classification
Title: Disable inlining of _PyStack_AsTuple() to reduce the stack consumption
Type: enhancement Stage:
Components: Interpreter Core Versions: Python 3.7
process
Status: closed Resolution: fixed
Dependencies: Superseder:
Assigned To: Nosy List: haypo, python-dev, serhiy.storchaka, steve.dower
Priority: normal Keywords: patch

Created on 2017-01-11 00:05 by haypo, last changed 2017-02-01 17:21 by serhiy.storchaka. This issue is now closed.

Files
File name Uploaded Description Edit
noinline_msvs.patch haypo, 2017-01-11 00:26 review
Messages (8)
msg285168 - (view) Author: STINNER Victor (haypo) * (Python committer) Date: 2017-01-11 00:05
While working on the issue #28870, I noticed that _PyStack_AsTuple() is inlined. Compared to Python 3.5 which didn't have this function, it seems like _PyStack_AsTuple() is responsible for an increase of the stack consumption.
msg285170 - (view) Author: STINNER Victor (haypo) * (Python committer) Date: 2017-01-11 00:26
noinline_msvs.patch: implement _Py_NO_INLINE for Microsoft Visual Studio

#elif defined(_MSC_VER)
#  define _Py_NO_INLINE __declspec(noinline)

I didn't push this change because I don't have access to a Windows VM yet.

@Steve: Does noinline_msvs.patch look good to you?

I decided to make the macro private because I don't know if _Py_NO_INLINE can be combined with PyAPI_FUNC() which also uses __declspec(): __declspec(dllexport).

Is it possible to use __declspec() multiple times per function declaration?
msg285172 - (view) Author: Roundup Robot (python-dev) Date: 2017-01-11 00:28
New changeset 6478e6d0476f by Victor Stinner in branch 'default':
Disable _PyStack_AsTuple() inlining
https://hg.python.org/cpython/rev/6478e6d0476f
msg285182 - (view) Author: Steve Dower (steve.dower) * (Python committer) Date: 2017-01-11 02:27
I'm fairly sure dllexport implies noinline, and it certainly does for the exported function (but maybe PGO will inline it within the module? hard to know). In any case, I agree with keeping it private as it's purely about optimization.

Do you have a test that can run against the released build? That will be the easiest way to tell whether it matters at all.
msg285191 - (view) Author: Serhiy Storchaka (serhiy.storchaka) * (Python committer) Date: 2017-01-11 06:48
What is a stack usage effect of disabling inlining _PyStack_AsTuple()? Does it impact performance? Should inlining _PyStack_AsDict() be disabled too? Is it worth to extract slow paths of _PyObject_FastCallDict() and _PyObject_FastCallKeywords() into separate non-inlined functions?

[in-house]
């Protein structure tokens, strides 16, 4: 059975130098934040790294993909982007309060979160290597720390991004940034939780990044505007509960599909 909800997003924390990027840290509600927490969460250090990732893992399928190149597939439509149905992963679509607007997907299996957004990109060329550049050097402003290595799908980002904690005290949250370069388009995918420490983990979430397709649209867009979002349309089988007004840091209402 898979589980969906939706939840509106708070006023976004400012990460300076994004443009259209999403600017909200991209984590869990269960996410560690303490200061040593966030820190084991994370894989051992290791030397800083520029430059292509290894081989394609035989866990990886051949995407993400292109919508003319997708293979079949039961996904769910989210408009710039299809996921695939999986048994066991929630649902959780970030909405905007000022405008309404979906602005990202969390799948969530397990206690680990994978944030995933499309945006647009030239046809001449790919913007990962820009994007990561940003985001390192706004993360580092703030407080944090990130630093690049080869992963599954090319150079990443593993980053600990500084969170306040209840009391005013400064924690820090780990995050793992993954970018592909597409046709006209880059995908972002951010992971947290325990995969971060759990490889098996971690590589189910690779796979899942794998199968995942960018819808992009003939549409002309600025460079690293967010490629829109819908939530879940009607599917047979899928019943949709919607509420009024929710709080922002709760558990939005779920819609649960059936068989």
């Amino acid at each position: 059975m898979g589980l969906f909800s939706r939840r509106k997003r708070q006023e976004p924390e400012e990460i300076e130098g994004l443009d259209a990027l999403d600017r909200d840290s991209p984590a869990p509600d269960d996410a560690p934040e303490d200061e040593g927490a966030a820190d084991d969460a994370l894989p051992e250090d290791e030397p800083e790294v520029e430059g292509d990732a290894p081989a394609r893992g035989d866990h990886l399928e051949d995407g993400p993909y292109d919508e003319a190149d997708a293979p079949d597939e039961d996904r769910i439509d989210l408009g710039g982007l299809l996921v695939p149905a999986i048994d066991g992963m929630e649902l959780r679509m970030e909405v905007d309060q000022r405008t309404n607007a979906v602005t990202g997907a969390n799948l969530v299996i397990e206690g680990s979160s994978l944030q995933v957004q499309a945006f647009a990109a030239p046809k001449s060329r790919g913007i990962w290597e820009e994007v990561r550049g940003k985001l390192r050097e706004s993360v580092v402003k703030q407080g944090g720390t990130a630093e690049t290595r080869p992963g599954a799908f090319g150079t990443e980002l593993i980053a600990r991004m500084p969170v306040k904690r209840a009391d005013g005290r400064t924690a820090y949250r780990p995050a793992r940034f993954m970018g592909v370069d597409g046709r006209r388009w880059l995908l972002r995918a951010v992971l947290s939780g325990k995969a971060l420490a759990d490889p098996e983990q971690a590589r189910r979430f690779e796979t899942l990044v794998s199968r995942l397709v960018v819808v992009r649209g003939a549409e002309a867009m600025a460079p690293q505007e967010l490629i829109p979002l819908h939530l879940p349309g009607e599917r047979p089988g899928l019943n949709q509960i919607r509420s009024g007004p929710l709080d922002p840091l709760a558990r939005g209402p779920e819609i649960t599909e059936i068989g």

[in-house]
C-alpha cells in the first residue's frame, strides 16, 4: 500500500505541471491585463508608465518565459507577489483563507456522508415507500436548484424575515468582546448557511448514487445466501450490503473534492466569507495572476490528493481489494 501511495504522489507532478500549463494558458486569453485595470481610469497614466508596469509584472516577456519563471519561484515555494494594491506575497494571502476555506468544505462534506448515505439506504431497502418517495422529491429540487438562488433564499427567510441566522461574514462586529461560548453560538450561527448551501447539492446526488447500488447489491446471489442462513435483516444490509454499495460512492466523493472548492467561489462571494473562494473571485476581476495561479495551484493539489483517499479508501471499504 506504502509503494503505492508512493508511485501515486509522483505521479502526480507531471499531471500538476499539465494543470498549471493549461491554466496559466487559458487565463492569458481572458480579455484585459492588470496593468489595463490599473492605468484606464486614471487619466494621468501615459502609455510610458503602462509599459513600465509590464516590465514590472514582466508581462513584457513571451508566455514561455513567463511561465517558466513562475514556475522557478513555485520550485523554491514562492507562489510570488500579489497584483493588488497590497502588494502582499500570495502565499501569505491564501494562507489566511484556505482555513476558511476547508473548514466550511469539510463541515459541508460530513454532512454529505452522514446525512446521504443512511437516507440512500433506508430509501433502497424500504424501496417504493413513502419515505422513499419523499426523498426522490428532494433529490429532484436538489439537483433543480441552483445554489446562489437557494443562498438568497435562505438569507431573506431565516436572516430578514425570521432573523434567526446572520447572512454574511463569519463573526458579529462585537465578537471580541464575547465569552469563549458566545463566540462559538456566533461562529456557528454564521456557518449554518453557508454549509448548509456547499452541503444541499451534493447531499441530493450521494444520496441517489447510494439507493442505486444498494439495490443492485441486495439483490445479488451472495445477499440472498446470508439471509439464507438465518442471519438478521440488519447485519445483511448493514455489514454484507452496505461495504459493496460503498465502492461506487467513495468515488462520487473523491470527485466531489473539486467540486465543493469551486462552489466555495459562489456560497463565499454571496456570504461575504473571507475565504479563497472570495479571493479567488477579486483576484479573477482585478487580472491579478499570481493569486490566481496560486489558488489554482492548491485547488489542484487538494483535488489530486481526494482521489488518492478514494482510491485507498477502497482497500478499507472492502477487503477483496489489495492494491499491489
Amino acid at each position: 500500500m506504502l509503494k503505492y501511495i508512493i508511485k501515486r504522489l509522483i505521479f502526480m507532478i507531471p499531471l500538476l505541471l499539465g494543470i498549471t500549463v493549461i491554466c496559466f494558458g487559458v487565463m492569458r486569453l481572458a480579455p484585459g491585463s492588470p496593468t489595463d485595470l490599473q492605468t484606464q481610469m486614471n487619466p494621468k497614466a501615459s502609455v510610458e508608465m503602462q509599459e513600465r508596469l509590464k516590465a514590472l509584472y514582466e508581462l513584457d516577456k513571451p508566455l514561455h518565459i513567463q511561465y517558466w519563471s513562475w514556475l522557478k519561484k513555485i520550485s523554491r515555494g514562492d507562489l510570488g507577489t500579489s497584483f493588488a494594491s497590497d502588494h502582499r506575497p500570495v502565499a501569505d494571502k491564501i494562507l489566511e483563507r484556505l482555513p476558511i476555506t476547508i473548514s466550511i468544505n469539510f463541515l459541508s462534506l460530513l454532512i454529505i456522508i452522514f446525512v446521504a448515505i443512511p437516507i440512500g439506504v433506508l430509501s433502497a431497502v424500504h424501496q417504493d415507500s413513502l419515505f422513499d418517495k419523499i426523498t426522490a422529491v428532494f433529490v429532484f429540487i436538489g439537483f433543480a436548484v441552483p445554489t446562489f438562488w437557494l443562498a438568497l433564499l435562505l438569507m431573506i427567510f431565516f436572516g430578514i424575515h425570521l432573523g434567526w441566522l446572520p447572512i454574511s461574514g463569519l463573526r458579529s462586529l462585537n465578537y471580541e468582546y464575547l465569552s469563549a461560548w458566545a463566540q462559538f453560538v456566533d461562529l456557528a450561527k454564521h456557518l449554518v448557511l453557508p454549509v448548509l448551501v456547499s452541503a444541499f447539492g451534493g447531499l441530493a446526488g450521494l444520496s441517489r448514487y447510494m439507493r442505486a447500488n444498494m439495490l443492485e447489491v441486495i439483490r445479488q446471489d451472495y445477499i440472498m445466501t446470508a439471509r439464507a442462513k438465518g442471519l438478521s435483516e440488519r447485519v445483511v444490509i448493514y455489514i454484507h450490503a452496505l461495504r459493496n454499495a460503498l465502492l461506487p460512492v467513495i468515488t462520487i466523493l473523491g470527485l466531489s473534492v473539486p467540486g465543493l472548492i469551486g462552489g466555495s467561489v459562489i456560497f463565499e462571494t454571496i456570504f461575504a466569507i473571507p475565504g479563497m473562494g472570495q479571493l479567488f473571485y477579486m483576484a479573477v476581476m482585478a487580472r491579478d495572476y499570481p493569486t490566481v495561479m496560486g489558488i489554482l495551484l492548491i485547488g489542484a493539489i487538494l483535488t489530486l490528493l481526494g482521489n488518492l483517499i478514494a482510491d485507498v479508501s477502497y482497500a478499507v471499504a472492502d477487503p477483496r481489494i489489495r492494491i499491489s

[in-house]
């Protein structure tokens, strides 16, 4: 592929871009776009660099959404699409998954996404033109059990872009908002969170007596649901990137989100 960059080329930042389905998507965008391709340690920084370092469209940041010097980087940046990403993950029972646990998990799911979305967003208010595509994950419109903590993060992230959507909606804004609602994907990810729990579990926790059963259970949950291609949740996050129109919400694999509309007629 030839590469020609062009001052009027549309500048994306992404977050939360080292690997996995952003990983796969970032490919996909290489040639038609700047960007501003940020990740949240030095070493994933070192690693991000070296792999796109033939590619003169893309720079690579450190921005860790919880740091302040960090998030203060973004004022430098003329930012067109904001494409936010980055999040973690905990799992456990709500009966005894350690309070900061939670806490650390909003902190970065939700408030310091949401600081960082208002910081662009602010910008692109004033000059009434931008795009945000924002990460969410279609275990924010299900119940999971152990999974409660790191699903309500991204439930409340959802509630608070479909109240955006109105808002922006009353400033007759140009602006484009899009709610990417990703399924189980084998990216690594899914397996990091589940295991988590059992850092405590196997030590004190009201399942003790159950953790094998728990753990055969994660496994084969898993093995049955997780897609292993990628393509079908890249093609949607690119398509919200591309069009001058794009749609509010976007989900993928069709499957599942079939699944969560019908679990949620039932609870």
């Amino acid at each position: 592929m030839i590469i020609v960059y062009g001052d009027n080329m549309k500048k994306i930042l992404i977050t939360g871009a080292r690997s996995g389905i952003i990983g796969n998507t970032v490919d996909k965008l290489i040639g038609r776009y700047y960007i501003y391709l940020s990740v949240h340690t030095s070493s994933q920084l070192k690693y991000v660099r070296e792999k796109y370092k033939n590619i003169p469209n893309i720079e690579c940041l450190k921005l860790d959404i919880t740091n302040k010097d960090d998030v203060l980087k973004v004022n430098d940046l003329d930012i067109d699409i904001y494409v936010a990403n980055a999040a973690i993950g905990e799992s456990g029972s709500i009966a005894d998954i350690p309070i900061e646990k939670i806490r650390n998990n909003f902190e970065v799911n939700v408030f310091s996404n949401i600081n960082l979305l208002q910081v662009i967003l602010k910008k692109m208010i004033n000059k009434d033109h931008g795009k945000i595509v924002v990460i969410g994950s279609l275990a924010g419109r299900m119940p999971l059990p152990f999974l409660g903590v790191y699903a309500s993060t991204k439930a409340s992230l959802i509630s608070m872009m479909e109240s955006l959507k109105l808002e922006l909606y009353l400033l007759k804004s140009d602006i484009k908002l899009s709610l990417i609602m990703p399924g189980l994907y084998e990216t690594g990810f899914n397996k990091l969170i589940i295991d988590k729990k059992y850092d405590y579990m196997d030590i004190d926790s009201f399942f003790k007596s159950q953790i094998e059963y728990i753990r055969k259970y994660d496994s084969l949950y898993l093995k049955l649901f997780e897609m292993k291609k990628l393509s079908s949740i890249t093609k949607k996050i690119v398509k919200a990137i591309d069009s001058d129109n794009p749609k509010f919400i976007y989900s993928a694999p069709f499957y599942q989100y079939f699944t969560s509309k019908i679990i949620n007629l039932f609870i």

msg285201 - (view) Author: STINNER Victor (haypo) * (Python committer) Date: 2017-01-11 08:04
Full commit message:
---
Disable _PyStack_AsTuple() inlining

Issue #29234: Inlining _PyStack_AsTuple() into callers increases their stack
consumption, Disable inlining to optimize the stack consumption.

Add _Py_NO_INLINE: use __attribute__((noinline)) of GCC and Clang.

It reduces the stack consumption, bytes per call, before => after:

test_python_call: 1040 => 976 (-64 B)
test_python_getitem: 976 => 912 (-64 B)
test_python_iterator: 1120 => 1056 (-64 B)

=> total: 3136 => 2944 (- 192 B)
---

Serhiy Storchaka: "What is a stack usage effect of disabling inlining _PyStack_AsTuple()?"

The total effect on the 3 tests is to reduce the stack consumption by 192 bytes/call, or 64 bytes/call (8 CPU words) for each test.


> Does it impact performance?

I ran a benchmark on 3 changes at once. The effect is a speedup, not a slowdown:
http://bugs.python.org/issue28870#msg285173

I don't expect any significant performance impact for the change 6478e6d0476f.


> Should inlining _PyStack_AsDict() be disabled too?

Good question. I didn't try to write a benchmark calling this function. It would help to have numbers to take a decision.

I tried to push the fewer changes which have the largest impact on the stack consumption. There is still room to reduce it even further.


> Is it worth to extract slow paths of _PyObject_FastCallDict() and _PyObject_FastCallKeywords() into separate non-inlined functions?

Do you mean for performance or stack consumption? I don't know. If you would like to know, you should run a benchmark to measure that.
msg286656 - (view) Author: STINNER Victor (haypo) * (Python committer) Date: 2017-02-01 17:03
The initial issue has been fixed.

With the issue #28870 (msg285169): "The default branch is now as good as Python 3.4, in term of stack consumption, and Python 3.4 was the Python version which used the least stack memory according to my tests."

Serhiy: As I wrote, for _PyStack_AsDict(), we need numbers to see if this function is inlined or not, and check its usage of the stack.

Since I consider that the stack usage is now low enough, I'm not interested to continue to investigate the stack usage. Feel free to continue the effort, but please open a new issue in this case.

I close the issue.
msg286663 - (view) Author: Serhiy Storchaka (serhiy.storchaka) * (Python committer) Date: 2017-02-01 17:21
Thank you Victor. Your work on reducing the stack consumption is great.
History
Date User Action Args
2017-02-01 17:21:59serhiy.storchakasetmessages: + msg286663
2017-02-01 17:03:48hayposetstatus: open -> closed
resolution: fixed
messages: + msg286656
2017-01-11 08:04:34hayposetmessages: + msg285201
2017-01-11 06:48:46serhiy.storchakasetmessages: + msg285191
2017-01-11 02:27:09steve.dowersetmessages: + msg285182
2017-01-11 00:28:06python-devsetnosy: + python-dev
messages: + msg285172
2017-01-11 00:26:08hayposetfiles: + noinline_msvs.patch

nosy: + steve.dower
messages: + msg285170

keywords: + patch
2017-01-11 00:05:11haypocreate